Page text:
Academic journal article The Journal of African American History

Educating the "Native": A Study of the Education Adaptation Strategy in British Colonial Africa, 1910-1936

Academic journal article The Journal of African American History

Educating the "Native": A Study of the Education Adaptation Strategy in British Colonial Africa, 1910-1936

Article excerpt

This essay discusses how examinations were used as an "adaptation strategy" beginning in 1910 when British examinations boards were invited to assist with the conduct of secondary school examinations in colonial territories in Africa. Although adaptation covered all aspects of formal schooling, this study focuses on secondary education because of its importance as the highest level of education available, and its significant impact on colonial society at the time. Much of recent literature on the adaptation question has focused on the various levels of schooling beyond basic village education in rural areas. (1) The essay examines the responses, particularly in Nigeria, to the suggestion that secondary education should be "adapted to local needs," and the results of the adaptation efforts, culminating in the introduction of the "Overseas School Certificate Examination" for Nigerian candidates in 1936.

The foundation of Western education in Africa was laid by Christian missionaries who were eager to use literacy training to introduce Christianity and win converts to their religion. (2) The missionaries also used Western education to train Africans as catechists, messengers, and other positions needed to assist them in realizing the social and economic development and transformations desired by the European missionaries and their agents. Merchants and traders also required qualified personnel to handle their business transactions. Thus after considerable consultations between the Church Missionary Society (CMS), founded by the Church of England to promote evangelization, and the local merchants and traders, the first secondary school in Nigeria, the Church Missionary Society Grammar School, was founded in Lagos in 1859. (3)

It is by no means surprising that the first secondary school in Nigeria was established by the Church Missionary Society (CMS). Its secretary from 1841 to 1872, Henry Venn, firmly believed in the development of adequate human resources, and that the school must be self-supporting, self-governing, and self-propagating, and should employ African personnel. (4) The African commercial and business elite also required personnel that was well-trained and equipped to handle political and economic transactions between Africans and outsiders involving record keeping and correspondence regarding the exchange of European and African goods and services. (5) Africans also gradually began to recognize the advantages and the attractions of post-primary education, especially the increased salaries and wages, and improved conditions of service. Historian Andrew Paterson has observed that in South Africa, "Africans perceived education to be an alternative source for economic security in a time of land dispossession." (6)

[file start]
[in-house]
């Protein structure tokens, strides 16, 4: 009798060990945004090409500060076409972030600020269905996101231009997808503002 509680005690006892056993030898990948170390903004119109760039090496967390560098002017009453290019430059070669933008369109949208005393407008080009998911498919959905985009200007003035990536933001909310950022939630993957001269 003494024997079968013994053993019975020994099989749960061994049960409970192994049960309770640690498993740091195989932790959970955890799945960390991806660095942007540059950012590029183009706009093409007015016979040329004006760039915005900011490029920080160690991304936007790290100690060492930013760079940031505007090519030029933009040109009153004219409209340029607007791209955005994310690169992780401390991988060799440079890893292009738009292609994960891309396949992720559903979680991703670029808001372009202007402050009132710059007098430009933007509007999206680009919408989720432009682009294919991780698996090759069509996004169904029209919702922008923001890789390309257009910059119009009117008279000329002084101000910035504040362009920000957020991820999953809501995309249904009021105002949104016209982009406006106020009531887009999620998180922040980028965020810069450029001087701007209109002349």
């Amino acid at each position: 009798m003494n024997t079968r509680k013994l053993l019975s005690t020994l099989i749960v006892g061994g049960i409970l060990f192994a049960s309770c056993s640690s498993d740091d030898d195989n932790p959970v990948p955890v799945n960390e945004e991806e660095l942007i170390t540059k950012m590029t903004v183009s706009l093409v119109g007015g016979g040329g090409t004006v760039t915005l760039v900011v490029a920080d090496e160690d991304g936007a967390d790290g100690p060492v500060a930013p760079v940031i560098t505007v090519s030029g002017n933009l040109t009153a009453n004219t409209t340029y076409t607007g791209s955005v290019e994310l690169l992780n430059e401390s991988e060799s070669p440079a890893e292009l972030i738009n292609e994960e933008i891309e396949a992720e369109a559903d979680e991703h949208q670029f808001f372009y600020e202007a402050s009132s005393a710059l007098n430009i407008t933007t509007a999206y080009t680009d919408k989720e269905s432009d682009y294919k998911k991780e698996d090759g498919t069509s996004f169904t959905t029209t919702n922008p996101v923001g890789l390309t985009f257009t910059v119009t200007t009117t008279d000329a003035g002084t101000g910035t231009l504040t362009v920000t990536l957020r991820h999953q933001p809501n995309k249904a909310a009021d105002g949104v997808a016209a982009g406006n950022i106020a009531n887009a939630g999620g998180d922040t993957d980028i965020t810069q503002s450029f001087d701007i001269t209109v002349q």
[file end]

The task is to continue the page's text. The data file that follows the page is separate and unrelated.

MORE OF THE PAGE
In a quick succession, additional secondary schools were established by the CMS in various parts of Nigeria, and by other missionary organizations, including the Baptist Mission, the Catholic Mission, and the Wesleyan Methodist Mission, beginning in the 1870s. The Qua Iboe, the Primitive Methodist Society, established secondary schools mostly in Eastern Nigeria starting in 1922. Secondary schools also gradually began to spring up in various other parts of Africa, as community colleges, high schools, and secondary grammar schools, often in cooperation with Christian missions that provided the teachers, the curriculum, and the necessary contacts; however, the local communities provided the buildings and raised funds for these educational services. (7) This was the background to the establishment of various mission schools in Africa. In Nigeria, for example, ethnic-based secondary schools such as Oduduwa College, Ile-Ife; Edo College, Benin City; and Imade College, Owo began to sprout up to attend to the various needs of communities and individuals eager to take advantage of the new opportunities for advancement and promotion in the new society that emerged with the coming of the missionaries and the colonial administrative bureaucracy. …

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